Written by Naftali Mwaura Monday, 01 October 2012 06:33
An innovative public-private partnership announced on Wednesday at the UN Headquarters in New York will help expand access to modern birth control pills to an extra 27 million women and girls in poor countries.
The new partnership brings on board governments of Norway, UK, Sweden and the US as well as Clinton Health Access Initiative and German Pharmaceutical firm, Bayer Healthcare AG, to subsidize the cost of a safe and effective contraceptive device.
According to a statement, the Bayer manufactured contraceptive device called Jadelle has been approved by World Health Organization (WHO) to help reduce unwanted pregnancies among poor women.
“Under this agreement, Bayer is reducing by more than half the current 18 USD price of its long-acting, reversible method of contraception, Jadelle, in return for a commitment to assure funding for at least 27 million contraceptive devices for the next six years. The agreement will be effective starting January 2013,”said the statement
The statement added that this partnership will help avert more than 280,000 child and 30,000 maternal deaths due to improved spacing alongside cushioning against pre-term births.
It is hoped that greater access to the Bayer contraceptive device will avert an estimated 30 million unwanted pregnancies from 2013 to 2018 and help save 250 million USD in global health costs.
Bayer contraceptive device is inserted into the inner side of the upper arm and consists of two plastic rods that contain long acting, slow release progestrogen which provides safe and effective protection against pregnancy.
The statement stressed that this device is ideal for all women and is safe for breastfeeding mothers.
Trained health workers like nurses and mid-wives can insert the device which provides effective birth control for five years and can safely be removed if a mother wants her fertility restored.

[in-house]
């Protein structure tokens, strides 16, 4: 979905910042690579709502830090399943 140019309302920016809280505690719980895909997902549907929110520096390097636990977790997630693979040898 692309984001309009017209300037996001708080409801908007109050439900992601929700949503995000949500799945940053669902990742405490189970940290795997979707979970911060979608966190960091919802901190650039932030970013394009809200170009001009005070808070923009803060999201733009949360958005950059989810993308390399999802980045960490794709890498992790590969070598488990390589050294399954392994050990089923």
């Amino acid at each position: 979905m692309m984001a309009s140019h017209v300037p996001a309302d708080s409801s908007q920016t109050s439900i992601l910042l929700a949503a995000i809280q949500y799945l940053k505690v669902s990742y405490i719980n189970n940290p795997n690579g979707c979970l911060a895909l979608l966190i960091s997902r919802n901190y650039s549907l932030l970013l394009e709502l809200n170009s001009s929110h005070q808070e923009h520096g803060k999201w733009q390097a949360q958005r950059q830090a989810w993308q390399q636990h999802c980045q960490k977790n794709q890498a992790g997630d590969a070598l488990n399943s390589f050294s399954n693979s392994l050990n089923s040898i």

“These contraceptive devices are a very cost effective means of contraception and they are ideal for women in rural areas, who often travel miles by foot to reach health clinics,” said Goodluck Jonathan, Nigerian President who together with the Norwegian Prime Minister, Jens Stoltenberg, co-chairs the UN Commission on Life-saving Commodities for Women and Children.
Currently, an estimated 200 million women and girls in developing countries lack access to modern contraceptives.
The new partnership will remove barriers that deny poor women access to family planning services.
“As we have seen time and again, providing women in developing countries with safe and affordable medical treatment options not only has a substantial impact on individual lives, but on entire societies,” said former US President Bill Clinton.
Bayer Healthcare in a bid to fulfill its Access to Medicine strategy has partnered with governments, civil society and donors to expand access to affordable family planning commodities.
“Innovation is the key to our commercial success and at the same time the basis of our social commitment,” said Jorg Reinhardt, the CEO, Bayer Healthcare AG.
He added, “That’s why we invest significantly in research and development of new treatment options. We want as many people as possible to share this progress-regardless of their income or where they live”.
It is hoped that the new partnership will accelerate the realization of family planning targets at local, national and international levels.